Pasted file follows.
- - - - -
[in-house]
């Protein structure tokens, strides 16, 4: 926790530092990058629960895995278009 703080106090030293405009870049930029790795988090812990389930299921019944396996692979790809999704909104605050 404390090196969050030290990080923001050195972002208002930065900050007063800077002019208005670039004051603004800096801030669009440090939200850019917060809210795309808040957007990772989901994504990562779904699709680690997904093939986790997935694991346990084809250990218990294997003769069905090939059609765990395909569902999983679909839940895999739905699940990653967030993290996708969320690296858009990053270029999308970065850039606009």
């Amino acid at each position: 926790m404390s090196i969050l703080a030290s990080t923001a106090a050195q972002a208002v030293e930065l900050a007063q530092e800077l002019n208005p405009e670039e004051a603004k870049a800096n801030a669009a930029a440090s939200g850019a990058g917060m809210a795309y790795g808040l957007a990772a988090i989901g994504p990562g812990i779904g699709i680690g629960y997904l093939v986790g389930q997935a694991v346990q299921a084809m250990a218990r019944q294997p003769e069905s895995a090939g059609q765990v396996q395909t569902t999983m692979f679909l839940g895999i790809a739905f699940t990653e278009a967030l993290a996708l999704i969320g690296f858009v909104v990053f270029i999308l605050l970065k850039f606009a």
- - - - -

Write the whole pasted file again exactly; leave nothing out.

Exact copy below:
[in-house]
């Protein structure tokens, strides 16, 4: 926790530092990058629960895995278009 703080106090030293405009870049930029790795988090812990389930299921019944396996692979790809999704909104605050 404390090196969050030290990080923001050195972002208002930065900050007063800077002019208005670039004051603004800096801030669009440090939200850019917060809210795309808040957007990772989901994504990562779904699709680690997904093939986790997935694991346990084809250990218990294997003769069905090939059609765990395909569902999983679909839940895999739905699940990653967030993290996708969320690296858009990053270029999308970065850039606009």
């Amino acid at each position: 926790m404390s090196i969050l703080a030290s990080t923001a106090a050195q972002a208002v030293e930065l900050a007063q530092e800077l002019n208005p405009e670039e004051a603004k870049a800096n801030a669009a930029a440090s939200g850019a990058g917060m809210a795309y790795g808040l957007a990772a988090i989901g994504p990562g812990i779904g699709i680690g629960y997904l093939v986790g389930q997935a694991v346990q299921a084809m250990a218990r019944q294997p003769e069905s895995a090939g059609q765990v396996q395909t569902t999983m692979f679909l839940g895999i790809a739905f699940t990653e278009a967030l993290a996708l999704i969320g690296f858009v909104v990053f270029i999308l605050l970065k850039f606009a």